This sarcophagus was found at Sidon (just north of Israel) in 1887.  It dates to the last quarter of the 4th century B.C.—the time when Alexander fought the Persians at the Battle of Issus in 333 B.C.  Abdalonymos was the King of Sidon at the time.  It was originally painted, and some of the pigments still remain!  The shape of the sarcophagus seems to be representing a temple.  Note the roof tiles, the “downspouts,” and the intricate carved detail!

This sarcophagus was crafted roughly 300 years before the death of Herod—so we know that this type of technology and craftsmanship was known and available to those living in the region of Herod—including Herod himself.  Would Herod really have been satisfied with such a “plain” sarcophagus as that found at the Herodium when the technology and craftsmanship  for something much more elaborate was available?

Again, did Ehud Netzer discover the “real tomb” of King Herod?  There are significant researchers who think not.  Although Netzer found a significant mausoleum and fragments of sarcophagi, neither the size of the mausoleum nor the  sarcophagi are overwhelmingly impressive—that is fitting for a king of Herod’s ego/stature (see conveniently the summary of Shanks below—and more on the sarcophagus in the next post).

Shanks, Hershel. “Was Herod’s Tomb Really Found?” Biblical Archaeology Review 40 (2014): 40–48.

The Farmer Sarcophagus — How Could a Farmer Afford This?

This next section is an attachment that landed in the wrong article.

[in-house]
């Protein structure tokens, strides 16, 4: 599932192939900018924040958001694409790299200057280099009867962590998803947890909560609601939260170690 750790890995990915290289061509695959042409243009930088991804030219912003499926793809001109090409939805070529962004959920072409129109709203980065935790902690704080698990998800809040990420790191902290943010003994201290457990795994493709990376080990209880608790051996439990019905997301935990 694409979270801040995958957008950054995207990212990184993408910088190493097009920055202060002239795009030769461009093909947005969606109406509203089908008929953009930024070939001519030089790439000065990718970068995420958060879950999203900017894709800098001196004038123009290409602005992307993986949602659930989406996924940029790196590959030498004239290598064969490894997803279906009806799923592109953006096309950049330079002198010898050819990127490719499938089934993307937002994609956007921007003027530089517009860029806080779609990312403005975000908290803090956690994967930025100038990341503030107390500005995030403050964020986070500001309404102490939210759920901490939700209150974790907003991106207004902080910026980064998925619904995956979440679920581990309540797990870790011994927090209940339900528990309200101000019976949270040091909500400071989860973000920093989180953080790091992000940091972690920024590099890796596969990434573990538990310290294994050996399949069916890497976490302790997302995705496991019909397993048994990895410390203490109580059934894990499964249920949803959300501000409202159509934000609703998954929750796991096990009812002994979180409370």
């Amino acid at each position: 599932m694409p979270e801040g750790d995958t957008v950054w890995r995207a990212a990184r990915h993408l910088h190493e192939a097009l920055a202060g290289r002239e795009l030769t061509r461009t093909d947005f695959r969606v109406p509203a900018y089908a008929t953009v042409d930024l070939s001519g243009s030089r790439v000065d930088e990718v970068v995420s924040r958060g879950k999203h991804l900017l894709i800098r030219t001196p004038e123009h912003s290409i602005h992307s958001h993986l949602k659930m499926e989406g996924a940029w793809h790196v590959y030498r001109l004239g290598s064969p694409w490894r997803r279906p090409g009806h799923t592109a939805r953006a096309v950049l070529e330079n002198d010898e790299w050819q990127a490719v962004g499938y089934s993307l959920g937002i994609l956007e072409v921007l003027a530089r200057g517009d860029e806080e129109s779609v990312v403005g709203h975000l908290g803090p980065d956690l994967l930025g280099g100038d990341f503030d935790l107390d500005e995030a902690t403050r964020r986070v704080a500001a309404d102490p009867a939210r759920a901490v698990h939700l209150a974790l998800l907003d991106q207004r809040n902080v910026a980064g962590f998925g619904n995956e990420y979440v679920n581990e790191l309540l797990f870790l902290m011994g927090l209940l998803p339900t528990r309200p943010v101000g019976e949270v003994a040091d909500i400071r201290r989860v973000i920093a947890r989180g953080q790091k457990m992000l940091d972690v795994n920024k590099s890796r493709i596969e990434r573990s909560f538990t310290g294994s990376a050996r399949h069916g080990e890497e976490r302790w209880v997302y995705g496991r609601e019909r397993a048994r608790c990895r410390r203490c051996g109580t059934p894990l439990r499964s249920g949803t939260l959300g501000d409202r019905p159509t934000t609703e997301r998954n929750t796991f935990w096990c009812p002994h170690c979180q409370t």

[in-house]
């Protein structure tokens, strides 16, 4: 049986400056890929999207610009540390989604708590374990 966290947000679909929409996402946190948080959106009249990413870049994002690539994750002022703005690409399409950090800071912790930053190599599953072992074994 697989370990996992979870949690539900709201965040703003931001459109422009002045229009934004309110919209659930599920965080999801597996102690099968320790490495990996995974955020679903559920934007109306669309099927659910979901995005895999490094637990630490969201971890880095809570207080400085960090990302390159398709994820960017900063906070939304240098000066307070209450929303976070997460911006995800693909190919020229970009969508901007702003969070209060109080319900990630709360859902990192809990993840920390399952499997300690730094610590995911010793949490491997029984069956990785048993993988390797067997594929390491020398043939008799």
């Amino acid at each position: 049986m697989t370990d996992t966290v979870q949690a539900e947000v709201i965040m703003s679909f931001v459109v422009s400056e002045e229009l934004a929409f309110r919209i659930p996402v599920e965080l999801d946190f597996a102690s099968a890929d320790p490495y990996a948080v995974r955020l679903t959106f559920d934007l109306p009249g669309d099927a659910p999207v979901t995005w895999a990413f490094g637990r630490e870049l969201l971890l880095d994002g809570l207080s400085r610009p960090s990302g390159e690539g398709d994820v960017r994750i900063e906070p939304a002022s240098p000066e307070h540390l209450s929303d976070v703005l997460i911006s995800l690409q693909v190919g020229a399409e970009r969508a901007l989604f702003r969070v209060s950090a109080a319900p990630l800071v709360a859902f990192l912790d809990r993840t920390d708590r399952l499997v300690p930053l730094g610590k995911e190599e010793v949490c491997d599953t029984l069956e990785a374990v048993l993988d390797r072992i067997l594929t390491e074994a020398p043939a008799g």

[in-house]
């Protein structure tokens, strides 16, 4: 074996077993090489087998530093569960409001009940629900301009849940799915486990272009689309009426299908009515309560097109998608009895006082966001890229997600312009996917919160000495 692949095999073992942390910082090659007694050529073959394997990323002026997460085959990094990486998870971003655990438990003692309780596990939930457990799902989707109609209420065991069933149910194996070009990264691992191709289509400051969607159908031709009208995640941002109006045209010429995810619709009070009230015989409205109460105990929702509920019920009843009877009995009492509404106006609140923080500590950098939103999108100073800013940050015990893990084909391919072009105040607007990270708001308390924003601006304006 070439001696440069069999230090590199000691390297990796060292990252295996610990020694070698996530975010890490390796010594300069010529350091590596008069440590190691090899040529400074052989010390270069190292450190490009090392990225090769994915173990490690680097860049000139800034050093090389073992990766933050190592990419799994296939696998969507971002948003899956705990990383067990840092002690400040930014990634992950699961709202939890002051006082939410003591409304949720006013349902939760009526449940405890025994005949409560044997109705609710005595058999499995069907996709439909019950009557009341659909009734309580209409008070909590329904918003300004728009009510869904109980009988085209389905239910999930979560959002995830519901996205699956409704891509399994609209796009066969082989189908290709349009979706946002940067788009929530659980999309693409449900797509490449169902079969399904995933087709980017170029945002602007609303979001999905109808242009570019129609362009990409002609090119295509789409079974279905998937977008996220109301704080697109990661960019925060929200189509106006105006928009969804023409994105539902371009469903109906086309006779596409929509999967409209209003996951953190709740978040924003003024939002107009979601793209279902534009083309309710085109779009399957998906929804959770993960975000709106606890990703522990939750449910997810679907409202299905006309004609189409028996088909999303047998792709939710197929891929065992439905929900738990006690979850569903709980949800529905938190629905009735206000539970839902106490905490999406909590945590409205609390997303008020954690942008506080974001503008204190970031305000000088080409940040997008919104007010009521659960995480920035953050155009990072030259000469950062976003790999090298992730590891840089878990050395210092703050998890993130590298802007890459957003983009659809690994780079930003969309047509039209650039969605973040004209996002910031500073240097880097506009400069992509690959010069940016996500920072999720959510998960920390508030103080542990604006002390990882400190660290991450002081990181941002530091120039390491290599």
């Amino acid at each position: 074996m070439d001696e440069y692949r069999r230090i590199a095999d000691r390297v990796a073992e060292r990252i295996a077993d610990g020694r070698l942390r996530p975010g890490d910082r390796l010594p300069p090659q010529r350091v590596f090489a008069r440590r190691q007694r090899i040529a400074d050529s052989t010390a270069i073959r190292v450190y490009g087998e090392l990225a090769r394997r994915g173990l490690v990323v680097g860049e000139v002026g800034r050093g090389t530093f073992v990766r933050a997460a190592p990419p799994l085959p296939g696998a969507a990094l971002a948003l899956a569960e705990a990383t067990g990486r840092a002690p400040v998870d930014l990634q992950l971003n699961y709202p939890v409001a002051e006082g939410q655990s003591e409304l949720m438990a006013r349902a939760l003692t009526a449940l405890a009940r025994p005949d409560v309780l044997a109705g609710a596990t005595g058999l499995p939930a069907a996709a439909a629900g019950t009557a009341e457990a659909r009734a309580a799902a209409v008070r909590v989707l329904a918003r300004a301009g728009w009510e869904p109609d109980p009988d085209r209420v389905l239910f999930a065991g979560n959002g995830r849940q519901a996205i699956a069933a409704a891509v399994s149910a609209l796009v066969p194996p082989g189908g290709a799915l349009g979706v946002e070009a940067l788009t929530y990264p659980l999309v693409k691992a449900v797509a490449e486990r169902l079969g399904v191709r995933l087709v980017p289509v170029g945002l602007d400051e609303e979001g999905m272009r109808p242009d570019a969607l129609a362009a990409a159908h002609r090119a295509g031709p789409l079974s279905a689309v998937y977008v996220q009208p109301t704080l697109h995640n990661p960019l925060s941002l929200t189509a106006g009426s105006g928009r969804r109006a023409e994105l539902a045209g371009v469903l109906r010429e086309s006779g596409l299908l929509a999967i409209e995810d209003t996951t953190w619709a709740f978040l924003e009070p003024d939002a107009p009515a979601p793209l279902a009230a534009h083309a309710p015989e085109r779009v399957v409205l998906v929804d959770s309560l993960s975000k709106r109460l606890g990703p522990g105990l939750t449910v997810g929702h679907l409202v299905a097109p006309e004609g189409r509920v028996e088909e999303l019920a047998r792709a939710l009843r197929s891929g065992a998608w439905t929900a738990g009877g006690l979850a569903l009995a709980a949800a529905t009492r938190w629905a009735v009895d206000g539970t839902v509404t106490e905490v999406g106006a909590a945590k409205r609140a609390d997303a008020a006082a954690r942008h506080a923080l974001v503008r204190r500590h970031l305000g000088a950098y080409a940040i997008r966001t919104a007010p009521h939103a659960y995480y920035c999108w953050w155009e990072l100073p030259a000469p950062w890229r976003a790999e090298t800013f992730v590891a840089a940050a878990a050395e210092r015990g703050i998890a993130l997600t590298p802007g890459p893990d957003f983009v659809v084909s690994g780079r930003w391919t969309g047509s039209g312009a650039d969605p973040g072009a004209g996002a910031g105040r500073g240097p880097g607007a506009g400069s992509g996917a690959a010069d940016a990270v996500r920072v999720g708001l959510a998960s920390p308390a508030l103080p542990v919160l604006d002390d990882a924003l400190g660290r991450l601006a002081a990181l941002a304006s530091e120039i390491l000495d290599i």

In the magnificent museum in Antalya Turkey there are many beautiful artifacts from sites such as Perge, Aspendos, Side, and others.  Among them are many beautiful sarcophagi such as the following:

SarcophausAntalyaMuseum02

Sarcophagus from Perga in the Antalya Archaeological Museum — Click on Image to Enlarge and/or Download

Note the husband and wife on the lid of the sarcophagus and especially the erotic figures carefully carved on its side!  Many of the sarcophagi are intricately carved like this one!  While waiting to board our bus, I noticed a very plain sarcophagus near the parking lot.

SarcophausAntalyaMuseum03

Note the farmer plowing with two oxen — Click on Image to Enlarge and/or Download

I have seen a lot of sarcophagi in our travels but never one with this theme on it!  Note the farmer plowing with two oxen and two roundels with (evidently) a husband and wife in each of them.  Note especially the detail of the plow and the “ox goad” (1 Sam 13:21; Eccl 12:11; Acts 26:14) in the hand of the plower!  It is almost refreshing to see such a mundane and common activity represented on a sarcophagus—but it is surprising, for how did a FARMER afford having a stone sarcophagus made??

DLPLGP04

Palestinian farmer plowing his vineyard — Click on Image to Enlarge and/or Download

This Palestinian farmer is plowing his vineyard with a plow very similar to the one on the sarcophagus above!  This farmer is plowing in January to prevent weeds from growing.  Also note the vines lying just above the ground.

PlowNeotKedummim02

A student learning how to plow at Neot Kedummim in Israel — Click on Image to Enlarge and/or Download